‘It will be interesting as the build gets underway to see how things develop, we now know the work planned for the Cellophane site will be starting soon, an 850 bed accommodation site and transport hub, on Bath road the hedges will be down and the fences put up, Frederick Road closed, major transport transit points built either side of our town & still more roadwork’s to come. I am sure that EDFe will be doing everything in its power to ensure Bridgwater is compensated adequately for this impact, and I know your town council will be fighting your corner. I love being Mayor of Bridgwater, the opportunity to promote the great town we live in, is truly an honour.”
Nuclear critics stress the case for renewables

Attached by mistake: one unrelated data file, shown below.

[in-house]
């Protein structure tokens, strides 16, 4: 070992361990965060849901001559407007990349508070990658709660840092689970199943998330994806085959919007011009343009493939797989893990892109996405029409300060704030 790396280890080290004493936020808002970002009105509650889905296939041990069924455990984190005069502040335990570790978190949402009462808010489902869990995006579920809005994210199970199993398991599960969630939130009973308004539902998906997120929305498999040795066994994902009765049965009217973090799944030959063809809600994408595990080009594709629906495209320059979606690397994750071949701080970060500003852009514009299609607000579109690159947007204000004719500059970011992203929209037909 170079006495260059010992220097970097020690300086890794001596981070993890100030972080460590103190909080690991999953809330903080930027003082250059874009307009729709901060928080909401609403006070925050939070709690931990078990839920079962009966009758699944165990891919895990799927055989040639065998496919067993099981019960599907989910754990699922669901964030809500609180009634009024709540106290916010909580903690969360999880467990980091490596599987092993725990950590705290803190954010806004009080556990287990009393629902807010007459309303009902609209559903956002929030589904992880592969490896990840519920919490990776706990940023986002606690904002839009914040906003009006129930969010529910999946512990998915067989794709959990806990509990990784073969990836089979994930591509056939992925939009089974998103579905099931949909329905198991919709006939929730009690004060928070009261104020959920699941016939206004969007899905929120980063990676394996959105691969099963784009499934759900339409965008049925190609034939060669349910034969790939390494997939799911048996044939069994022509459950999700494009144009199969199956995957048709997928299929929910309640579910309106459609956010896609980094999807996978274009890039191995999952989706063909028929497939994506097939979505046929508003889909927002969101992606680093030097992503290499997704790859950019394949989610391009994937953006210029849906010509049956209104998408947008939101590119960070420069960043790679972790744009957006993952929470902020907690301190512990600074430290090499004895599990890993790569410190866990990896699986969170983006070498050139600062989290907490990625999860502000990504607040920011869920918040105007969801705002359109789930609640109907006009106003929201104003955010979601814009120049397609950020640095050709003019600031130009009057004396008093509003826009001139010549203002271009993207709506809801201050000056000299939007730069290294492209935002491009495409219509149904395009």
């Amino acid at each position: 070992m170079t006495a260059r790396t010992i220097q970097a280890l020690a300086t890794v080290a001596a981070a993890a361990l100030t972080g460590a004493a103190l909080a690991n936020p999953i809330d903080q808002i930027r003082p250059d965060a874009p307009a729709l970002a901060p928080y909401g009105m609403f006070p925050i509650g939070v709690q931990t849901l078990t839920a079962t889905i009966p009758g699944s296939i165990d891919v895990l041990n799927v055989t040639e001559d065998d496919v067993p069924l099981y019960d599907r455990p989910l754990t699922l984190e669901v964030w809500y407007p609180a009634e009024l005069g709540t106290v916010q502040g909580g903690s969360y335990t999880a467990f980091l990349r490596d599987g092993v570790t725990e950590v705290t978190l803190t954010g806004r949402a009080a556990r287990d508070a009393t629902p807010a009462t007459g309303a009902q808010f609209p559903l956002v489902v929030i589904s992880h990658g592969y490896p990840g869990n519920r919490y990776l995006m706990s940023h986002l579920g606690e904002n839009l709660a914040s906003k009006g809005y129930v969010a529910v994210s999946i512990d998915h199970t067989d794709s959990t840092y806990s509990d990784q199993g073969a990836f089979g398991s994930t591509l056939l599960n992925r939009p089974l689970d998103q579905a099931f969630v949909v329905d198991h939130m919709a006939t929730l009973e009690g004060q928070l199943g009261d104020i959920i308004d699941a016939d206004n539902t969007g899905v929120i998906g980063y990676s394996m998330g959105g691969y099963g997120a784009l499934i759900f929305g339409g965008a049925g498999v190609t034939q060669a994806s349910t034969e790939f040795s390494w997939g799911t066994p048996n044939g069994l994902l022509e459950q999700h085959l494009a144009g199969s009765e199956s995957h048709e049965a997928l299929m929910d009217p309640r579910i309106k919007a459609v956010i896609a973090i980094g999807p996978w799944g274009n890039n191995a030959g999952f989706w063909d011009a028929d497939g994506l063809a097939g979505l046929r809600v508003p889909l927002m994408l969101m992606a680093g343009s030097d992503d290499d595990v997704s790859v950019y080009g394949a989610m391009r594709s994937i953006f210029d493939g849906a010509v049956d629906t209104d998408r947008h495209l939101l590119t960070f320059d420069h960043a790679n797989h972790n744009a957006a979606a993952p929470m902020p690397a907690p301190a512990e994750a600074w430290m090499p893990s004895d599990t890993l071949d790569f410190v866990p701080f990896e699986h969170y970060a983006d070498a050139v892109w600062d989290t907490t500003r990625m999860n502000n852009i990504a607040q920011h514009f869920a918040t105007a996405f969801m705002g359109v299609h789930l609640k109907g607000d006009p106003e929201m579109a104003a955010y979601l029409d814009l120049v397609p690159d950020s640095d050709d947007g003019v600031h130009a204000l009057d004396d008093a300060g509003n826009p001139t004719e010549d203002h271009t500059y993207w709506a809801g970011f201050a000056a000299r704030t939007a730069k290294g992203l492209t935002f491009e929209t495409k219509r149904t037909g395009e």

Whilst the possible economic benefits are debated and the likely mitigation considered, there remain voices critical of the whole policy, within and without the Labour Party. Bridgwater Town Councillor Pat Morley (Labour, Westover) said “ The French PWR is already 5 years behind schedule. I can only hope that Hinkley C progresses at the same rate. By 2029 I don’t suppose I’ll be around to worry about possible accidents or low level radiation leaks or what they (France & China) want to do with spent fuel rods, enriched uranium. They could dump them here or, take them away for re processing for nuclear weapons, either way this toxic waste will be around for hundreds of thousands of years before it is even half as dangerous (and that is still dangerous). If Hinkley never gets completed it will have been a terrible waste of tax payers’ and electricity customers’ money and of the lives of those whose careers and working lives are bound up with it.Meanwhile, the demand for electricity is falling and the case for energy from renewable sources grows ever stronger. “